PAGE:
For me, in the early going of my life, I was very much aware of two facts: I had an older brother, and he was better than me in virtually every way. In our hometown of Greenville, Illinois, by the time I was about 12 and Scott was about 15, our great Aunt Lola summed us up like so: “Roger, you’re a cry-baby, and Scott, you’re a bully.” By those ages, we both had been moved around a lot, and our parents had divorced, which gave us both some opportunities to explore life in some unique ways. That is to say, on our own, we were able to apply our own spins to the channels and activities available to us, which broke down to school, sports and home life.
In school, Scott held his own very well and was extremely popular, and in home life, we always had a lot of fun, even if Aunt Lola’s description often applied from my point-of-view. But when it came to sports, Scott’s abilities were truly extraordinary. This was evident from his unearthly talents on a diving board, to his dominant skills in baseball, basketball and football. At age 14 he played in a summer football league in St. Cloud, Florida, flourishing as the team’s quarterback… a role he sustained after moving back to Greenville for high school, adding kicker and punter to his roles, and ultimately earning the coveted “letters” in football, baseball and basketball from his sophomore years onward.
When Scott was emerging as a football star at age 14, I and my best friends Randy Johnson and Tim Sklarek were going out for our own football team, and luckily for us, the coaching staff included Mr. Anthony “Tony” Gannarelli, who also was the father of our good friend and classmate Gray. In those days we rode our bikes to and from school, and we also had to carry our football gear. We boys were determined to give it our best shot, and for my part, those first intensive experiences playing football prepared me for the coaches and teams I would go on to play for in Illinois, Tennessee and other parts of Florida.
By that age, I’d also played a lot of baseball, and in St. Cloud’s Little League community, Coach Gannarelli was the leader of the Kiwanis club, a perennial threat to the league championship. Whenever we played Kiwanis – which in that era had the coach’s other son Johnny playing catcher – we usually lost. Coach Gannarelli’s presence was large and fierce when you played his team… so having him as our football coach was daunting and exhilarating.
For our football squad, the coaching staff also included Dennis Knapp, among others. These coaches worked us hard in the dirt and grass of the open lot next to the Boys Club in downtown St. Cloud. Dog tired and dragging, we were sure to hear Coach Gannarelli’s insistent “Chop chop gentleman!” pressing us to move faster. His passion and his enthusiasm were never in question, as each day he demonstrated to us exactly what commitment and all-out effort looked like.
It’s worth noting that the Gannarelli name is famous in St. Cloud for people of all ages. Its high school football stadium is named in honor of Tom Gannarelli. I believe Tom – who coached the Bulldogs for 25 years, leading his team to four undefeated runs and numerous winning seasons, including several conference championships – was either Tony’s uncle or a cousin. No doubt, Tom cast a large shadow in the area, and since his influence was felt throughout the community, I’m sure it was especially keen for everyone bearing his name.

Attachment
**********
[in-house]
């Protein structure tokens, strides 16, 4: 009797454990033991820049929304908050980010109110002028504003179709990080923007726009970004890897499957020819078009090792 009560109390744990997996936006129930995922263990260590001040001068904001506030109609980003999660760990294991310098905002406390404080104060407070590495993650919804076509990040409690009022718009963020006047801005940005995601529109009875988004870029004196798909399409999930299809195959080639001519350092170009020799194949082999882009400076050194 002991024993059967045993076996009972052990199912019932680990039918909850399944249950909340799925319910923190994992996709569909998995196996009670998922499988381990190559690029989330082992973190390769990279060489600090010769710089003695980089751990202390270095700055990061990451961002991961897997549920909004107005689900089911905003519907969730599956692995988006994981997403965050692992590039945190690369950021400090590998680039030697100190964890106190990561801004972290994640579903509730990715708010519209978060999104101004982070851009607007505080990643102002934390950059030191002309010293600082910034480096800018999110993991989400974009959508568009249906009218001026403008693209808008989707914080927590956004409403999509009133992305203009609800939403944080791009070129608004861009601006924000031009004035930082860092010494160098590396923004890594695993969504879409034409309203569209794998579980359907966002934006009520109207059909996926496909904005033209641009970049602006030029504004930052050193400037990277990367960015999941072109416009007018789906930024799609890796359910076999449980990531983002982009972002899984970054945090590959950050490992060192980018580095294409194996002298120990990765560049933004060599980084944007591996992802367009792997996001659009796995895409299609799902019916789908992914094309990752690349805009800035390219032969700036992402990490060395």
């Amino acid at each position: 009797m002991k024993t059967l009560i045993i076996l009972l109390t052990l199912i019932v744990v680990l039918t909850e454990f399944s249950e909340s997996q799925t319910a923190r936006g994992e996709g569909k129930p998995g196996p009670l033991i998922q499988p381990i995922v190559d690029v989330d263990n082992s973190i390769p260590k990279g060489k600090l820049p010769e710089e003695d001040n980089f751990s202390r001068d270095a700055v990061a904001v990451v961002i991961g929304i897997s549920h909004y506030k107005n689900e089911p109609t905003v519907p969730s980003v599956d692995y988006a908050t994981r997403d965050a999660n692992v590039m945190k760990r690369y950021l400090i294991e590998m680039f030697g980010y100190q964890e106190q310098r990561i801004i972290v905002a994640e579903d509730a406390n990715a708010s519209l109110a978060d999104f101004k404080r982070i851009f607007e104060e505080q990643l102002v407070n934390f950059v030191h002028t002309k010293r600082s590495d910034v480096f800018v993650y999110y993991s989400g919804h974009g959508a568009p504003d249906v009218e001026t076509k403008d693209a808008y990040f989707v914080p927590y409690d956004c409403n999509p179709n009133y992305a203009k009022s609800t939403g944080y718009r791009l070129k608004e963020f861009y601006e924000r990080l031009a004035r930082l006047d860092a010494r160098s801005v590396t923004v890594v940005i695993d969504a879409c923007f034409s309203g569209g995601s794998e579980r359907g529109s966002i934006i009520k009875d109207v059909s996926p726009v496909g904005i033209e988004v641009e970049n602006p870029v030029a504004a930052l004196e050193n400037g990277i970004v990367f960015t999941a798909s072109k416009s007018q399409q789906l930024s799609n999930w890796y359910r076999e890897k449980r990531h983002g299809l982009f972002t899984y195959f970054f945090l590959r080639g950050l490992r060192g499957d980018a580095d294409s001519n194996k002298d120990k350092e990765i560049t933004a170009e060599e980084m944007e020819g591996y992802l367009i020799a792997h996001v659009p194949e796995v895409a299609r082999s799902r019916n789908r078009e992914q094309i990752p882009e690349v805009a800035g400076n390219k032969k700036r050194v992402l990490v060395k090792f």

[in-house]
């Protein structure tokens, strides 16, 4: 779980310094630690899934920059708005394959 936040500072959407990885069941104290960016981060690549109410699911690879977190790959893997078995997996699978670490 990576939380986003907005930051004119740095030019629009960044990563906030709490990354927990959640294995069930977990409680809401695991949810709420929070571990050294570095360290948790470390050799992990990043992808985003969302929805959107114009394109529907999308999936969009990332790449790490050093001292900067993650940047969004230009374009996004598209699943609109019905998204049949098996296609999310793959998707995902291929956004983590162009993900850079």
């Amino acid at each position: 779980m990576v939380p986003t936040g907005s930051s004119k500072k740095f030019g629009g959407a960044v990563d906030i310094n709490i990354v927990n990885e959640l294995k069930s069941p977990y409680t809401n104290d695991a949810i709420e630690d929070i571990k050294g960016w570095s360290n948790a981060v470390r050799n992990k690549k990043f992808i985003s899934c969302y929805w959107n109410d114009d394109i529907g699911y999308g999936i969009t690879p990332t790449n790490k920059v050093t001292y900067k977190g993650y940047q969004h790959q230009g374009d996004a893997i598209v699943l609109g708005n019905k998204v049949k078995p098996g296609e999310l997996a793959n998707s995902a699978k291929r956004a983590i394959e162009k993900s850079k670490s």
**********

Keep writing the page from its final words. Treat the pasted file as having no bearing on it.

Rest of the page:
With all of this in mind, many aging men who grew up in St. Cloud have been coached by a Gannarelli, but when I refer to the Coach, I mean Tony. And this hard-driven, passionate and sometimes hot-tempered man saw something in me. My number in the above photo is 11, and in his mind, he seemed to think that like my brother, I had the makings of a quarterback. He watched me practice and give it my all day after day, and whatever he saw did not dissuade him from that vision. As I recall, I played some defensive secondary, but I also had quite a few chances to carry the ball. Coach Gannarelli also drew up a special play with me as QB. Meant for short yardage, I was to take the snap, drop back about two steps and throw the ball toward the 10 o’clock position. I remember practicing it and it not going that well, but Coach had a vision, and I was his soldier.
All I can remember about that team’s actual schedule was one game that we suited up to play in at the Osceola County Cowboy Stadium, home to the Silver Spurs Rodeo and also the Osceola County Fair. That’s where the above photo was taken. And in that game, I remember playing on the kick-off and receiving teams. But also, right before half-time, Coach called me over and let me know it was time to run my play. Gulp.
I remember running out and calling the huddle, then moving up behind the center. My heart was in my throat and I could not remember ever being so nervous. The opposing team was essentially comprised of giants, who formed an impenetrable wall which not only obscured my vision, their defensive line seemed to represent the outer limit of the earth, beyond which life ceased to exist. In short, I called the snap and took my two steps back. At that point, all I could see was a tidal wave of our opponents’ colors, arms and helmets ready to crash over me. I got the ball away over the wave’s crest – that is the only sense of direction I had over that “hurl” which could never be described by anyone as a “pass.” Where did it land? I most certainly could never tell you, but happily, the whistle blew… it was incomplete, and the half was over. I picked myself up and ran back to the sideline, where most of the team had already run off the field, but Coach Gannarelli did await. “Good job Darnell, we gave it a shot. Let’s go – chop chop!”
Coach passed away in 2014 at age 74. I will never forget the faith he showed in me, nor what it felt like to be part of his team. “Thank you for taking an interest in me and making a difference in my life, Coach! May you rest in peace.”